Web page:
Ezra Pound Poems

  • 101.  
    I am a grave poetic hen
    That lays poetic eggs And to enhance my temperament
  • 102.  
    When I am old
    I will not have you look apart From me, into the cold,
  • 103.  
    The little Millwins attend the Russian Ballet.
    The mauve and greenish souls of the little Millwins Were seen lying along the upper seats
  • 104.  
    Phyllidula is scrawny but amorous,
    Thus have the gods awarded her, That in pleasure she receives more than she can give;
  • 105.  
    For three years, out of key with his time,
    He strove to resuscitate the dead art Of poetry; to maintain "the sublime"
  • 106.  
    The rustling of the silk is discontinued,
    Dust drifts over the court-yard, There is no sound of foot-fall, and the leaves
  • 107.  
    Who, who will be the next man to entrust his girl to a friend?
    Love interferes with fidelities; The gods have brought shame on their relatives;
  • 108.  
    â??Thank you, whatever comes.' And then she turned
    And, as the ray of sun on hanging flowers Fades when the wind hath lifted them aside,
  • 109.  
    Suddenly discovering in the eyes of the very beautiful
    Normande cocotte The eyes of the very learned British Museum assistant.
  • 110.  
    The eyes of this dead lady speak to me,
    For here was love, was not to be drowned out. And here desire, not to be kissed away.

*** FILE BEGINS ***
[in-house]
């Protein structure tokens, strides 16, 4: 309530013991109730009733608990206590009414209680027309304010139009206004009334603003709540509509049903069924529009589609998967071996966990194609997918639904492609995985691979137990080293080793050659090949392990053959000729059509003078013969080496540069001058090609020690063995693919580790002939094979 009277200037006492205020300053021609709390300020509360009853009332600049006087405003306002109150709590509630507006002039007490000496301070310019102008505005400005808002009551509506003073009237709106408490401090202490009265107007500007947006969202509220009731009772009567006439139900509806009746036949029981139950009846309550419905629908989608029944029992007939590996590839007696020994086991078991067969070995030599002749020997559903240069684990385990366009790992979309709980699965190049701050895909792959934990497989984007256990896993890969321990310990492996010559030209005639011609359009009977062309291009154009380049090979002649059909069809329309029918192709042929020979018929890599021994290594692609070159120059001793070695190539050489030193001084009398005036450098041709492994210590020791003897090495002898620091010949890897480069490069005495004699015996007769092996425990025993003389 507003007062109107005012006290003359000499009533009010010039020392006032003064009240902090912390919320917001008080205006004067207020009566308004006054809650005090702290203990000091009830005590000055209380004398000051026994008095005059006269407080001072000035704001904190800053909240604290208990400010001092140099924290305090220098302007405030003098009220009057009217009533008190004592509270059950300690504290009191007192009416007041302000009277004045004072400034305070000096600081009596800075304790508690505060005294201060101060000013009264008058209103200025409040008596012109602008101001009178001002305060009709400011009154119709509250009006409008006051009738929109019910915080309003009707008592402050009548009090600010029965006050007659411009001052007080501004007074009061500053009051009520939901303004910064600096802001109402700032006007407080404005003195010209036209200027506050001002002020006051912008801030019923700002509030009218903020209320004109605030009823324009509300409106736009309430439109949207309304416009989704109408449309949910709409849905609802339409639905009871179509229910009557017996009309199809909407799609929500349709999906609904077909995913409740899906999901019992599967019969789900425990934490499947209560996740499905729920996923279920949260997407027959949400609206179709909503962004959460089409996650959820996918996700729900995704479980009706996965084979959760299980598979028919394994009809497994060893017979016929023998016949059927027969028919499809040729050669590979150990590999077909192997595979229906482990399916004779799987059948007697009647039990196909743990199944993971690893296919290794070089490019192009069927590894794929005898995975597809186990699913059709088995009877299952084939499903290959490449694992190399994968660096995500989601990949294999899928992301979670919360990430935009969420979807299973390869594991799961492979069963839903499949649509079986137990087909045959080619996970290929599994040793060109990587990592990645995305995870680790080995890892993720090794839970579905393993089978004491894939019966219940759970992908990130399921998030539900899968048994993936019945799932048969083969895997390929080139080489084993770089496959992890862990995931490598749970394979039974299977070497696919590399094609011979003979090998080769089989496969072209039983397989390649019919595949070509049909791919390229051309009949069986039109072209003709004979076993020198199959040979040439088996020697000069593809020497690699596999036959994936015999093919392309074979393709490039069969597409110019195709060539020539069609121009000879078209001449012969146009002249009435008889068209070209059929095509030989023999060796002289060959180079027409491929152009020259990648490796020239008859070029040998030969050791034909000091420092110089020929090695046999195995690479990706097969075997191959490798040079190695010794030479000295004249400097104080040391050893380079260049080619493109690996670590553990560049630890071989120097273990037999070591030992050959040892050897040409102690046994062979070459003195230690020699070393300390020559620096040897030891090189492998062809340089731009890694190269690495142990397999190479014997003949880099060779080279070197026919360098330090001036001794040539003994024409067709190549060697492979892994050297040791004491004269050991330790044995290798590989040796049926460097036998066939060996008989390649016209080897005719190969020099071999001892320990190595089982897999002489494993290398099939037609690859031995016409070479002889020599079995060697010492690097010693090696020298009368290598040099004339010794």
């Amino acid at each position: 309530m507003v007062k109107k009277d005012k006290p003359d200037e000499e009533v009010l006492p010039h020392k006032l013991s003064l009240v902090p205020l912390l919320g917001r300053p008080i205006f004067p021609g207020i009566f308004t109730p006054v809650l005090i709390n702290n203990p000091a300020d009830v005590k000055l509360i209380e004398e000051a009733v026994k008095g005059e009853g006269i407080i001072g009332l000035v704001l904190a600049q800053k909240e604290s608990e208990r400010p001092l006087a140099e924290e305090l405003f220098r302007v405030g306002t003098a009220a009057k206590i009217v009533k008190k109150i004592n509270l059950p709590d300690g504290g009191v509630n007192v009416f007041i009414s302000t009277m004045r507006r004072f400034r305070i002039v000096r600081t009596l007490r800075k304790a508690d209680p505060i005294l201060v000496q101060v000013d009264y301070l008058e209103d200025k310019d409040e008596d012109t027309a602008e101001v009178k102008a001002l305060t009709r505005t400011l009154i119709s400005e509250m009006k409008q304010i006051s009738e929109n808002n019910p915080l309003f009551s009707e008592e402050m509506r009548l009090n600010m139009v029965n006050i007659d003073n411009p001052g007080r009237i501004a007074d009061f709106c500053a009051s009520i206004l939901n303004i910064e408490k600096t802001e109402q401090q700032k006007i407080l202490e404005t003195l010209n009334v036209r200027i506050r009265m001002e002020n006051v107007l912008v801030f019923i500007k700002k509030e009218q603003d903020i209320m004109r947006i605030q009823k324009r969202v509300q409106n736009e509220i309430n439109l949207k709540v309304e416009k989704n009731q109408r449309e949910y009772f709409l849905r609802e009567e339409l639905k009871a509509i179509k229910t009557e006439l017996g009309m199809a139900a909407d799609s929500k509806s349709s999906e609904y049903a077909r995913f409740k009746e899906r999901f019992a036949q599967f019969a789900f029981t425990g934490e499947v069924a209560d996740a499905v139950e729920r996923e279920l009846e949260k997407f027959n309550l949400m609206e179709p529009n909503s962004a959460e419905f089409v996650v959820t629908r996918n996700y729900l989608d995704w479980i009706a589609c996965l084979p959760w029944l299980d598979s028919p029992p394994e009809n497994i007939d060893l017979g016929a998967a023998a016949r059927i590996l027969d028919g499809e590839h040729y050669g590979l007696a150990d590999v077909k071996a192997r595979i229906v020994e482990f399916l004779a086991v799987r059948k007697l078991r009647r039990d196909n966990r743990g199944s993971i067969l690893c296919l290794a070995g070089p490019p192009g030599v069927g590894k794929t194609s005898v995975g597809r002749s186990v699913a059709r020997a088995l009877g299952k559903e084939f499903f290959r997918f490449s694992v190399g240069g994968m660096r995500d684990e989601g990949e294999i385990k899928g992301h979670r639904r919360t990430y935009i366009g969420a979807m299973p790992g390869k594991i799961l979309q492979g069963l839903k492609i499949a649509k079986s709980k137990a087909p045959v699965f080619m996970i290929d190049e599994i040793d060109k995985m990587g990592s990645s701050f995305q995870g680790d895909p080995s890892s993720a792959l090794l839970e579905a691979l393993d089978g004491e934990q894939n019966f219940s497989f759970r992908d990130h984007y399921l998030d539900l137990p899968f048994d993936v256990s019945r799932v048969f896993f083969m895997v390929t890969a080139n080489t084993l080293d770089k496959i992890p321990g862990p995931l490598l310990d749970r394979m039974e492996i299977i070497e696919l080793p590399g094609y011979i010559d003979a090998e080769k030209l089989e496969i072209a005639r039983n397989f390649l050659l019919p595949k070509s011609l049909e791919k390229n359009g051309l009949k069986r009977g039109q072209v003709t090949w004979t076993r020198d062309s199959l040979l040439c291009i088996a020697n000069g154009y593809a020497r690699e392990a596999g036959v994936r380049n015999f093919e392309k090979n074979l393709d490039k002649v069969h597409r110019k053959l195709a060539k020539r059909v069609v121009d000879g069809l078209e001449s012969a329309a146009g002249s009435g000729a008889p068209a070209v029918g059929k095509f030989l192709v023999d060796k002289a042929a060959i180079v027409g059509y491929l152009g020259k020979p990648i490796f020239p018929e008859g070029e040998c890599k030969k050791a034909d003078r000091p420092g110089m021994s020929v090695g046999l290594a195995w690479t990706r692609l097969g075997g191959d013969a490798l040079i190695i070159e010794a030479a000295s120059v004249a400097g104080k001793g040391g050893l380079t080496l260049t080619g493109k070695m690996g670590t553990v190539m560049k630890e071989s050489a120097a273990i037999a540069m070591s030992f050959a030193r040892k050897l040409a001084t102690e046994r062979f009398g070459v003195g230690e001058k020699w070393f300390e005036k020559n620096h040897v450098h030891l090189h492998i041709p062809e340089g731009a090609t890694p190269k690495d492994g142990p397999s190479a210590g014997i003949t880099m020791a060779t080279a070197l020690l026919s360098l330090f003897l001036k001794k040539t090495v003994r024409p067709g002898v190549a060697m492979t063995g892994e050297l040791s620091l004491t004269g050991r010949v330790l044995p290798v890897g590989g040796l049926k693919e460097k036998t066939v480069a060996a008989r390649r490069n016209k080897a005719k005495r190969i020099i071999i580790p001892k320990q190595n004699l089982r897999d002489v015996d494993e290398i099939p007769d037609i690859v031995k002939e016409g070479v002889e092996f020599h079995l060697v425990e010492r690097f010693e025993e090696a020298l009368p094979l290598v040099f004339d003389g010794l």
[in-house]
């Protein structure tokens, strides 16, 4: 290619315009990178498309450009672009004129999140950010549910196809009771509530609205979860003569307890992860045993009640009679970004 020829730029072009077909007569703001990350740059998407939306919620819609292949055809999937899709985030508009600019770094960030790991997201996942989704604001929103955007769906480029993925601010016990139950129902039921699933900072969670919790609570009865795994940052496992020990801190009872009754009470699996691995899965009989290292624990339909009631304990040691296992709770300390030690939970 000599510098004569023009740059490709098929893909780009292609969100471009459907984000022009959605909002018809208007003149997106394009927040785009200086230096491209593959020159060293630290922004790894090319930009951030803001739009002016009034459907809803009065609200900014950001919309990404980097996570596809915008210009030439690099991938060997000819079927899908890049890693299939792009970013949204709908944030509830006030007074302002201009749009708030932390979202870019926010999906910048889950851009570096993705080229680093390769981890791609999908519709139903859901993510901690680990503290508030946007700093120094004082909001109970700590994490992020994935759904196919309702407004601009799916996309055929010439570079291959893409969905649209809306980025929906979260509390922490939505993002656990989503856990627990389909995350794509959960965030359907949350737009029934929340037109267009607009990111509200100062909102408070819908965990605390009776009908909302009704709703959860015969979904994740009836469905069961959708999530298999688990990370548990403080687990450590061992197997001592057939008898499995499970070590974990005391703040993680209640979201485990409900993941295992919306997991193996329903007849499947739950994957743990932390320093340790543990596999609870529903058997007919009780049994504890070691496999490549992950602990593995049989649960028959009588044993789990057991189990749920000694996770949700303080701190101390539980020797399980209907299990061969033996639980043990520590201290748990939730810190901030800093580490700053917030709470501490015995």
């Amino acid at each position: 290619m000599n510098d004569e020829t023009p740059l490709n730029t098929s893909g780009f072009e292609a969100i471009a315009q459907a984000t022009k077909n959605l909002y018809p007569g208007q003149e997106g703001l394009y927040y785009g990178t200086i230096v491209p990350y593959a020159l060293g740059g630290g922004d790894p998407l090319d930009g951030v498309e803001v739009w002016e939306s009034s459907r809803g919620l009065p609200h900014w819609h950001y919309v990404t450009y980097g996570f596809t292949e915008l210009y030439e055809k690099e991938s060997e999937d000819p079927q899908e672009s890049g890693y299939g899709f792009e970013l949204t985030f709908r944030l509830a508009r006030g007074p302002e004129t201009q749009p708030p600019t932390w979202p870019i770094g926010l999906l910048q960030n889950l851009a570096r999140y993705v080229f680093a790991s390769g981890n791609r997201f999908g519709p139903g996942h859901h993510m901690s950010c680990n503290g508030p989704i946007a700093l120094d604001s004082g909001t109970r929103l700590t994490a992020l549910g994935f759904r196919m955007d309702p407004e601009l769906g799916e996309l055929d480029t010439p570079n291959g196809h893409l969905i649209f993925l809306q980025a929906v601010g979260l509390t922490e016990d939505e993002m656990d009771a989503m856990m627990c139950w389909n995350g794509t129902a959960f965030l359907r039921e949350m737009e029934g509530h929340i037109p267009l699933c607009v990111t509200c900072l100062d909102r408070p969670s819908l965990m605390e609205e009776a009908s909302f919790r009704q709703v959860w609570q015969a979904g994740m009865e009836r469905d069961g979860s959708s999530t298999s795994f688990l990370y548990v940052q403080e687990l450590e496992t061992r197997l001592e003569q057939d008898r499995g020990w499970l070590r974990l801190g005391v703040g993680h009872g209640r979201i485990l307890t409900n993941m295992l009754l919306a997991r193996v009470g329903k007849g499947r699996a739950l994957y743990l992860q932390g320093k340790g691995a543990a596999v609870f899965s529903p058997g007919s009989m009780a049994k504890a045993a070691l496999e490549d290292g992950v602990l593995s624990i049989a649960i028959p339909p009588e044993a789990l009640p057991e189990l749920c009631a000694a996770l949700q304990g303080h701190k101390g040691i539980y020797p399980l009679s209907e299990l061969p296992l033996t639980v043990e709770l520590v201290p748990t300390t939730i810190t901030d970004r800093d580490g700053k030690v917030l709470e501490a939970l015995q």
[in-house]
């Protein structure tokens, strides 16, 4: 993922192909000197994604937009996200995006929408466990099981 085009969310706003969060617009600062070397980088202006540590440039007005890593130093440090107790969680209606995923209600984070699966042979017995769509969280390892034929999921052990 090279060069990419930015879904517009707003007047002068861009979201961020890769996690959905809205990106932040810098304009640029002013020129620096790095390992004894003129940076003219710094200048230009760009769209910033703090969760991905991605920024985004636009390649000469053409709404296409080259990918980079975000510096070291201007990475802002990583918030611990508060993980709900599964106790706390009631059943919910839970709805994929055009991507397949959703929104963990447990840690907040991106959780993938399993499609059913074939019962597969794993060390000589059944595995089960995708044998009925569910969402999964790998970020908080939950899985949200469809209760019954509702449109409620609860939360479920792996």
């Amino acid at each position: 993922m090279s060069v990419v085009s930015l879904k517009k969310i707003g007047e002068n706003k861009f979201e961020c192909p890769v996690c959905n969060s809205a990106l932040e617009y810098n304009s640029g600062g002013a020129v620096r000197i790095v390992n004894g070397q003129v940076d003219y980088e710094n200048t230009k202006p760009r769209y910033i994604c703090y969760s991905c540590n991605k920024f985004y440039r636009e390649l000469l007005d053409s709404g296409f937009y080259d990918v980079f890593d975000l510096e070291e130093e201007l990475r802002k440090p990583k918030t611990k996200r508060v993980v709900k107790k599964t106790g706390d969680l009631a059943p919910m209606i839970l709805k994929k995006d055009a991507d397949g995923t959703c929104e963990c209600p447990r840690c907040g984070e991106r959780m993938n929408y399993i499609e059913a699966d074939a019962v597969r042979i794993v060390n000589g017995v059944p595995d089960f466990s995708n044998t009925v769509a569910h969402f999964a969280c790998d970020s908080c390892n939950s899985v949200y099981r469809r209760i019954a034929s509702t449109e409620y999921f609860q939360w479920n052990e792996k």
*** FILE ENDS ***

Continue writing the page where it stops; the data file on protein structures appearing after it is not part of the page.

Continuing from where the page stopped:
• 111.  
    A poor clerk I, 'Arnaut the less' they call me,
    And because I have small mind to sit Day long, long day cooped on a stool
  • 112.  
    Midnight, and a letter comes to me from our mistress:
    Telling me to come to Tibur: At once!!
  • 113.  
    When I but think upon the great dead days
    And turn my mind upon that splendid madness, Lo! I do curse my strength
  • 114.  
    Go, my songs, seek your praise from the young
    and from the intolerant, Move among the lovers of perfection alone.
  • 115.  
    Be in me as the eternal moods
    of the bleak wind, and not As transient things areâ??
  • 116.  
    Me happy, night, night full of brightness;
    Oh couch made happy by iny long delectations; How many words talked out with abundant candles;
  • 117.  
    Mr. Styrax 1
  • 118.  
    Thy soul
    Grown delicate with satieties, Atthis.
  • 119.  
    Go, my songs, to the lonely and the unsatisfied,
    Go also to the nerve-racked, go to the enslaved-by-convention, Bear to them my contempt for their oppressors.
  • 120.  
    I join these words for four people,
    Some others may overhear them, O world, I am sorry for you,
  • 121.  
    Come, my songs, let us speak of perfection We shall get ourselves rather disliked.
  • 122.  
    No man hath dared to write this thing as yet,
    And yet I know, how that the souls of all men great At times pass athrough us,
  • 123.  
    Rest Master, for we be a-weary, weary
    And would feel the fingers of the wind Upon these lids that lie over us
  • 124.  
    The narrow streets cut into the wide highway at Choan, Dark oxen, white horses,
  • 125.  
    â??Tis of my country that I would endite,